This summer I attended a six-week program at Harvard’s Graduate School of Design called Career Discovery. It’s an intense introduction to the fields of architecture, landscape architecture, and urban planning & design, loosely modeled on Harvard’s respective graduate programs. During a Q&A session with one of the faculty I asked if he could speak about job opportunities within the field of urban planning beyond that of an urban planner. He looked confused. Urban planning is a job, he seemed to say. Done by urban planners.
I might have been naive and uninformed – I might still be – but I didn’t find his answer satisfactory. My notion of urban planning, as a field, included anyone who consciously shaped the built environment. Urban planners, architects, developers, sure. But also journalists writing about how we build our cities, why, and how we might go about the process differently. Artists, too, especially those whose art is public: muralists, graffiti artists, sculptors of civic art, chalk artists. Urban planning, to me, was this vast, multifaceted field that brought together intelligent, talented practitioners from a thousand different disciplines because they were all actively engaging in the process of world-shaping. Apparently I was wrong. So I’ll call what I thought of as urban planning by its real name: planologie.
My interpretation of planologie is given a bit more depth in the about section of this blog. In short, it is a Dutch word typically translated as synonymous with urban planning. The distinction between the two, however, can be found in the etymology of their respective suffixes. –logy (or -logie), indicating a branch of knowledge, is derived from the Greek -logia, which means speech and is related to lecturing and the knowledge a lecturer must first accrue. -ing comes from Old English and denotes the continuous nature of an action. Planologie (or planology) is therefore a branch of knowledge, while urban planning is an action continuously being taken, an action within spatial planning, which is itself an action within planologie.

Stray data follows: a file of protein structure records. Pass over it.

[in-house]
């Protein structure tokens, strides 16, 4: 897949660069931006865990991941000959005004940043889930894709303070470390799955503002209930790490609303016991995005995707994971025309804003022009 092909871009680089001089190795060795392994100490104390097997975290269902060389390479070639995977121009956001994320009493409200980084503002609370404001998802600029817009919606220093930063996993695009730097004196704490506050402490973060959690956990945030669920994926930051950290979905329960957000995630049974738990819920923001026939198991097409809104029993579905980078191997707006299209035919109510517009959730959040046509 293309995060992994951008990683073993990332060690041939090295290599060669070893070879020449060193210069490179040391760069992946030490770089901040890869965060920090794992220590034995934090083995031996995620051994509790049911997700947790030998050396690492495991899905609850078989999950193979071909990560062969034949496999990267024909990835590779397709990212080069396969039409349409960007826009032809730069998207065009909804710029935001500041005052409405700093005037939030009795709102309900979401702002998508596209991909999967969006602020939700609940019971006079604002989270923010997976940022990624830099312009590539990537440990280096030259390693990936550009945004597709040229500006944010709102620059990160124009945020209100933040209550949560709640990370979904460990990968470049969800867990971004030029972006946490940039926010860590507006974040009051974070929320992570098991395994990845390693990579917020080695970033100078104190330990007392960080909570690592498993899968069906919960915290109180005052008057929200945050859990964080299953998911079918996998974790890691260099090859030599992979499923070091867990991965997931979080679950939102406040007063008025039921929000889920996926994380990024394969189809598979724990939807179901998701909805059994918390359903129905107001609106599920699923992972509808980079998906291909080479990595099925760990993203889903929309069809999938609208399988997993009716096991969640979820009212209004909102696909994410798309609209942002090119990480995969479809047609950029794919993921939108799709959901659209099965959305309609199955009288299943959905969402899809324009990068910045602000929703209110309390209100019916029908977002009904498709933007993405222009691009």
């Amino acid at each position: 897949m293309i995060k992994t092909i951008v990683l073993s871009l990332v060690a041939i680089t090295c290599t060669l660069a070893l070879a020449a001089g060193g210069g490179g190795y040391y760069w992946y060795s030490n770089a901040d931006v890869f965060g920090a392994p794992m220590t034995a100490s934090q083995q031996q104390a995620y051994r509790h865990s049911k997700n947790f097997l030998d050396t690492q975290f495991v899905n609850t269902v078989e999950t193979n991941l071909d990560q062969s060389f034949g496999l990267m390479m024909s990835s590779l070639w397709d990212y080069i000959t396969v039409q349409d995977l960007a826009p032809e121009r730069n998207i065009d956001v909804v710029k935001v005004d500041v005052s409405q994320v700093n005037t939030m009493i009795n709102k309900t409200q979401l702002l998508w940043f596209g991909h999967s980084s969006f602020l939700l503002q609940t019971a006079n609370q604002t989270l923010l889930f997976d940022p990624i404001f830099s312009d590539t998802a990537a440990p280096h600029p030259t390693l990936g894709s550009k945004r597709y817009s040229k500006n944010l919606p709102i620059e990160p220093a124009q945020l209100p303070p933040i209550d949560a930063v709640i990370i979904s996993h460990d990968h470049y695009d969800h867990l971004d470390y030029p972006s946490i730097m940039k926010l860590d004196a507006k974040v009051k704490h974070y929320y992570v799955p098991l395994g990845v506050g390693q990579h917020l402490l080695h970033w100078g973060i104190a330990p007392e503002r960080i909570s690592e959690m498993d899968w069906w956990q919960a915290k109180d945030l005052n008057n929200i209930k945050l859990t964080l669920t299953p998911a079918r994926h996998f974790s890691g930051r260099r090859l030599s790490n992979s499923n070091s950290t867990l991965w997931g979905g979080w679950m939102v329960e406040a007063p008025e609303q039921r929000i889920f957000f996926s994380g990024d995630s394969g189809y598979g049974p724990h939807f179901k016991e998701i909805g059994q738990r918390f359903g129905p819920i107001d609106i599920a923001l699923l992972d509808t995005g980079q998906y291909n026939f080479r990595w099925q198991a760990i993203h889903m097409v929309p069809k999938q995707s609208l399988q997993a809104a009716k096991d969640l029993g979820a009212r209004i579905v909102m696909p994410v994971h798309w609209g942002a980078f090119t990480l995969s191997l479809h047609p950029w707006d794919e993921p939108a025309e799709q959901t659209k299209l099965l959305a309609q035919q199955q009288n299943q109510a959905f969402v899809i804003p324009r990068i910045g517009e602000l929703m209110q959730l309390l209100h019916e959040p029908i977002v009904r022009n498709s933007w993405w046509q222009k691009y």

Why keep the Dutch spelling, instead of the Americanized version? Firstly, because I see no need to Americanize everything. The Dutch have proven to be awfully good planologists; we Americans not so much. Why change something that already works? Secondly, I just like it better that way.
So, since this is the first post of my planologie blog the question might as well be asked…why am I doing this? Good question. Because I’m new to it all, I guess. Because I’m diving in head first. Because the hundreds of articles and books I’ve been burning through excite me and I need an outlet. Because there’s too much specialization, not enough interconnection. Because our standing in this world is increasingly precarious, and it’s a safe bet that repeating our mistakes won’t dig us out of any holes. Because I want to learn. I want to explore. I want to question. I want to experiment. I want to engage. Because wordpress blogs are free.
Because I want to be a planologist when I grow up.